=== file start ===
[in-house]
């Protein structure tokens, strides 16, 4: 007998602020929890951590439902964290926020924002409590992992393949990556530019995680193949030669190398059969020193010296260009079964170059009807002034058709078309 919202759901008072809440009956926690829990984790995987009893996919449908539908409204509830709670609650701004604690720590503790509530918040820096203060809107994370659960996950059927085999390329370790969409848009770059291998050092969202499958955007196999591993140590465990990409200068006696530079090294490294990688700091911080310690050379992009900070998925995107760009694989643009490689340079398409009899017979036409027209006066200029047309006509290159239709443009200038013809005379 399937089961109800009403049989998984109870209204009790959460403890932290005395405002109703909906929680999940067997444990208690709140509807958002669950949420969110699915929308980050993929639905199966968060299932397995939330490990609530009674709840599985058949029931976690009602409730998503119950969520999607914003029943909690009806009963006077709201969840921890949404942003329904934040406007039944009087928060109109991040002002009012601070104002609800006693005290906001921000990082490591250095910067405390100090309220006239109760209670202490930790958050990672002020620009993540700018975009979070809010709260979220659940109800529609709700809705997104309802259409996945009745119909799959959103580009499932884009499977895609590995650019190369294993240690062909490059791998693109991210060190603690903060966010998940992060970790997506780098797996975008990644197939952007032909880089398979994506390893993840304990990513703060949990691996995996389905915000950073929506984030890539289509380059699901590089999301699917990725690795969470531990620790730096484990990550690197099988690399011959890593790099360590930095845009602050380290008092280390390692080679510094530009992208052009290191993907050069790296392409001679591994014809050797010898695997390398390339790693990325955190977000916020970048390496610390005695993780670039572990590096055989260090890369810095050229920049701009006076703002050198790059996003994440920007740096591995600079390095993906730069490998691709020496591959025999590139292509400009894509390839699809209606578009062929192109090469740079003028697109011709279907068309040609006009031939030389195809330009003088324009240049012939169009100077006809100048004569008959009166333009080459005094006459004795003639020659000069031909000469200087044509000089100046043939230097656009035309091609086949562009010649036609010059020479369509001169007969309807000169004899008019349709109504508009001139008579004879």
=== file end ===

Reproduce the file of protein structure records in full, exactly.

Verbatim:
[in-house]
């Protein structure tokens, strides 16, 4: 007998602020929890951590439902964290926020924002409590992992393949990556530019995680193949030669190398059969020193010296260009079964170059009807002034058709078309 919202759901008072809440009956926690829990984790995987009893996919449908539908409204509830709670609650701004604690720590503790509530918040820096203060809107994370659960996950059927085999390329370790969409848009770059291998050092969202499958955007196999591993140590465990990409200068006696530079090294490294990688700091911080310690050379992009900070998925995107760009694989643009490689340079398409009899017979036409027209006066200029047309006509290159239709443009200038013809005379 399937089961109800009403049989998984109870209204009790959460403890932290005395405002109703909906929680999940067997444990208690709140509807958002669950949420969110699915929308980050993929639905199966968060299932397995939330490990609530009674709840599985058949029931976690009602409730998503119950969520999607914003029943909690009806009963006077709201969840921890949404942003329904934040406007039944009087928060109109991040002002009012601070104002609800006693005290906001921000990082490591250095910067405390100090309220006239109760209670202490930790958050990672002020620009993540700018975009979070809010709260979220659940109800529609709700809705997104309802259409996945009745119909799959959103580009499932884009499977895609590995650019190369294993240690062909490059791998693109991210060190603690903060966010998940992060970790997506780098797996975008990644197939952007032909880089398979994506390893993840304990990513703060949990691996995996389905915000950073929506984030890539289509380059699901590089999301699917990725690795969470531990620790730096484990990550690197099988690399011959890593790099360590930095845009602050380290008092280390390692080679510094530009992208052009290191993907050069790296392409001679591994014809050797010898695997390398390339790693990325955190977000916020970048390496610390005695993780670039572990590096055989260090890369810095050229920049701009006076703002050198790059996003994440920007740096591995600079390095993906730069490998691709020496591959025999590139292509400009894509390839699809209606578009062929192109090469740079003028697109011709279907068309040609006009031939030389195809330009003088324009240049012939169009100077006809100048004569008959009166333009080459005094006459004795003639020659000069031909000469200087044509000089100046043939230097656009035309091609086949562009010649036609010059020479369509001169007969309807000169004899008019349709109504508009001139008579004879």